- Certificate of insurance – French law obliges any motor vehicle owner to take out a third-party liability insurance policy. You must produce proof of insurance resulting from the obligation of automobile insurance. Alternatively, you can get a special type of insurance called "border insurance." This insurance can cover a period of 30 days or 90 days.
Moreover, your car must also be declared in Customs, which means copies of all the documents above must be accessible to those in charge of inspecting the vehicle. And also, an external Community transit declaration, which is made using the New Computerized Transit System (NCTS), is needed where applicable.
Contact an Auto Transport Representative
The shipper's reputation is a big deal, especially if you're shipping a car overseas for the first time. You wouldn't want to have your car shipped by people who seem hesitant or unsure about sensible questions you may have. They should have the expertise on how the whole thing works from start to finish. So before booking with your chosen company, speak with a customer representative and gauge how well they respond to these questions:
- "Are shipments to France guaranteed in a specific duration of weeks/days?"
- "Where do you park or store a car overnight before taking it away for shipping?"
- "What insurance is there to cover for damages or theft that happened during shipment?" (Reputable companies should have good insurance covering any form of damage, with the values of insurance claims ranging from 50,000 USD up to 1 million USD.)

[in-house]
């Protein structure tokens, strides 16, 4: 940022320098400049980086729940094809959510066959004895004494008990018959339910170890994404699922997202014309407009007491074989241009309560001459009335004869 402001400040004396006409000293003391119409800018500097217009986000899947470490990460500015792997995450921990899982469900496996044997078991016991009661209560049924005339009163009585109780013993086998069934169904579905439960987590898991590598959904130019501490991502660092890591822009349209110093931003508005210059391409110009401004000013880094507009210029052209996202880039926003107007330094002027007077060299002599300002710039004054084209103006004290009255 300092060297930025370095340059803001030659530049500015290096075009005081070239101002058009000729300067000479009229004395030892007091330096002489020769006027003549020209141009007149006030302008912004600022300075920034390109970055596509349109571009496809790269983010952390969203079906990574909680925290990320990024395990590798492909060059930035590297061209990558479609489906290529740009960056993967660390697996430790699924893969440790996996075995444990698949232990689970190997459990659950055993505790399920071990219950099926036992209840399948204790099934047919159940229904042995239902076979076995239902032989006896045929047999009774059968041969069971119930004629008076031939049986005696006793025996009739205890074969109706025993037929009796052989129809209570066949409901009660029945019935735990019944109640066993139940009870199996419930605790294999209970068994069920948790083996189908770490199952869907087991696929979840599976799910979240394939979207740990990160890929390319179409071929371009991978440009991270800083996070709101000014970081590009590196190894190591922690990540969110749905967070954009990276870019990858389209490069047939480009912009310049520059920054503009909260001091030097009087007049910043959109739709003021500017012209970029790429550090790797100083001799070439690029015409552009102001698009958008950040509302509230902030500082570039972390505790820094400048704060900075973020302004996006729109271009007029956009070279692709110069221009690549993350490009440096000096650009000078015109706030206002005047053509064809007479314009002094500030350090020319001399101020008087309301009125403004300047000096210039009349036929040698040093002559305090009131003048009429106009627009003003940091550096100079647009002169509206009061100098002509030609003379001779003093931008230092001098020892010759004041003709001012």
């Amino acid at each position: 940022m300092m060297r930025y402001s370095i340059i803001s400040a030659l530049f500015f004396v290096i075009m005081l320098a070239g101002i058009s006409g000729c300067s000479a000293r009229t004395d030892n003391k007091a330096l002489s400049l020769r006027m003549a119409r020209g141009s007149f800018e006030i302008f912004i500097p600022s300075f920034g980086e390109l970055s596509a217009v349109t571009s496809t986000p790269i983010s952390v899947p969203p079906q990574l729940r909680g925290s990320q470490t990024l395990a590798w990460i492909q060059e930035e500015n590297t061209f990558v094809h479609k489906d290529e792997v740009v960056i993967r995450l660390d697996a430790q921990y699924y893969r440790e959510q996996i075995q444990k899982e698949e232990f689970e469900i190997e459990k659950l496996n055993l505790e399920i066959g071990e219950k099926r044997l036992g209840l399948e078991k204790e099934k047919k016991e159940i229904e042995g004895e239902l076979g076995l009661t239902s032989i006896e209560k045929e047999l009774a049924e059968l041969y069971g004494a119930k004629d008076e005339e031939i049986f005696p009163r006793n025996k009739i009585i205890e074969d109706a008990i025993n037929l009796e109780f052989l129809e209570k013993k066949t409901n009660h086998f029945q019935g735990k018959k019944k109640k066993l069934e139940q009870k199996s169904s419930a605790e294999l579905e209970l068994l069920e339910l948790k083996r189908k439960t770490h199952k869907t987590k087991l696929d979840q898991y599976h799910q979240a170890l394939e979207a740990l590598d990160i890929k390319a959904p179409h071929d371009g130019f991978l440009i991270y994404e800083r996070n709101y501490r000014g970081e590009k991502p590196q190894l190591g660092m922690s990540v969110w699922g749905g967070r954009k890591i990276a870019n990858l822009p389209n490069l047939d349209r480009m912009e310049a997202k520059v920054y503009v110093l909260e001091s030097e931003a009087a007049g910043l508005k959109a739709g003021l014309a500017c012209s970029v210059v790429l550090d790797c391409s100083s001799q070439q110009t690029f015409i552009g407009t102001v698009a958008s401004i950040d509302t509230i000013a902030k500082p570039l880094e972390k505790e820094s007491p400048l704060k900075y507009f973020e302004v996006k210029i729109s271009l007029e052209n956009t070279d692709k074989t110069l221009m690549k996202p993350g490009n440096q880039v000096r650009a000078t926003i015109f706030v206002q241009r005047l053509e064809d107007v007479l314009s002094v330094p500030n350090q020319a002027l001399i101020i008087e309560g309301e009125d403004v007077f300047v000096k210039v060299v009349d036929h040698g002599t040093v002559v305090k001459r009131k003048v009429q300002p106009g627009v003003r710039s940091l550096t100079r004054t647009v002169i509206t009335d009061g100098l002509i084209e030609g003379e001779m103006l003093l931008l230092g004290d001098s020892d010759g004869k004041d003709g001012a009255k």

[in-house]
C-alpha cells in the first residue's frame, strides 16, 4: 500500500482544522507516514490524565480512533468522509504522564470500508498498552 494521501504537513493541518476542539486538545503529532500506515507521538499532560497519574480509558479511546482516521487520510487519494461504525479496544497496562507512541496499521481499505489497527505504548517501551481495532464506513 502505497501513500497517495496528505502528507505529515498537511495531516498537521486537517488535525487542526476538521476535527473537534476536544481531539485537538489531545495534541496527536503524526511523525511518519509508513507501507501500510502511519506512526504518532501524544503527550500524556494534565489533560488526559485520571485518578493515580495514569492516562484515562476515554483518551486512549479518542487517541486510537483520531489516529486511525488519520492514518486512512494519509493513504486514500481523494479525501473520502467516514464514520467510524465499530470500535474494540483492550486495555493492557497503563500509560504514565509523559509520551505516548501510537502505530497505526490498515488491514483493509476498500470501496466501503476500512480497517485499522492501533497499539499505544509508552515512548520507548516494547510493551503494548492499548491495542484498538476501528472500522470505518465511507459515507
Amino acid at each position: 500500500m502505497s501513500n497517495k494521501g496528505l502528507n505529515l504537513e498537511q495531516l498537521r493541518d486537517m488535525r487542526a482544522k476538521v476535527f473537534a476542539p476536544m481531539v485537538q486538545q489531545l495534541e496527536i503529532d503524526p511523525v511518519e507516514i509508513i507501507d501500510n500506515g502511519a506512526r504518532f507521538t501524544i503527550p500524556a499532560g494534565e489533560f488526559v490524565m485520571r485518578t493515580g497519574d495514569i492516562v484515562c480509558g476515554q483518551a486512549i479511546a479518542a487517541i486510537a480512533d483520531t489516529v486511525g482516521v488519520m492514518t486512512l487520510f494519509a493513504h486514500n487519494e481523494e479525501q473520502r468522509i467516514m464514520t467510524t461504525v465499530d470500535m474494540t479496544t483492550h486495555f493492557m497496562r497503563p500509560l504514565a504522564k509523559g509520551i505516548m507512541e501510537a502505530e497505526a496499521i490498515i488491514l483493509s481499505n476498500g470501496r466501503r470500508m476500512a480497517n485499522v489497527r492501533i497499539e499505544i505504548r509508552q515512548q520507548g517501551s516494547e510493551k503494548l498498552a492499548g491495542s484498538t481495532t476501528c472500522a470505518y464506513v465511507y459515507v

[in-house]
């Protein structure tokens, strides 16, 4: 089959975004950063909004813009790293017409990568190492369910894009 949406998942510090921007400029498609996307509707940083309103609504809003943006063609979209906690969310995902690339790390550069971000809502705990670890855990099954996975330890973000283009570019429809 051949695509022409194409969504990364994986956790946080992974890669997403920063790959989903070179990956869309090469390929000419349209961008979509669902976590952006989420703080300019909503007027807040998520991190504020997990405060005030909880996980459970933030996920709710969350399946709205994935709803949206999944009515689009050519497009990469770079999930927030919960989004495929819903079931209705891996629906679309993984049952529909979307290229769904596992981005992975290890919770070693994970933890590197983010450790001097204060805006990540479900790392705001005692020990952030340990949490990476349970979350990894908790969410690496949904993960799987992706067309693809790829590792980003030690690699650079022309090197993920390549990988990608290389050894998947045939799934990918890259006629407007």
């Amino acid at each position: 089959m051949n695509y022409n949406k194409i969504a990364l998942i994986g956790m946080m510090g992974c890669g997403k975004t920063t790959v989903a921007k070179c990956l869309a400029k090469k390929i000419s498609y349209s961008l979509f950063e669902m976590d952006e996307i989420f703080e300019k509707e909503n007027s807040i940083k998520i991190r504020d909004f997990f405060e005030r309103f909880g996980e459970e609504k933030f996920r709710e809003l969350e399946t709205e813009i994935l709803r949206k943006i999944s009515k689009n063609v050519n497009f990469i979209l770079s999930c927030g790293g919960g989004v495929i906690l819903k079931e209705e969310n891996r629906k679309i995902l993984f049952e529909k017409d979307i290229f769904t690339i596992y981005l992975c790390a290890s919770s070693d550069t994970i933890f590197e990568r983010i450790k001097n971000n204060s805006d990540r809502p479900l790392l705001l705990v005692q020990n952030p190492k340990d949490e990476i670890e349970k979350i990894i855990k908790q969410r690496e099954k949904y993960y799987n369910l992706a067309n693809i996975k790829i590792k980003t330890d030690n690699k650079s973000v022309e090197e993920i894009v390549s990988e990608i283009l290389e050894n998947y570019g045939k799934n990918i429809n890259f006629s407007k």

Select the Shipping Method
Note that there are a number of different ways that your vehicle will be handled during shipment, and you should think about it carefully before deciding.
- Roll-On/Roll-Off – It's the most cost-effective of the three, as the only added fees apart from shipping costs are port and customs clearance charges. Your vehicle gets loaded into the holding area of a large vessel resembling a large parking garage.
- Shared Container – It comes with a little more security than the "roll-on/roll-off" method as your car is placed in a container, but several other vehicles join it inside. Bear in mind, however, that the extra charges involved for unloading and customs clearance will be shared between you and other clients.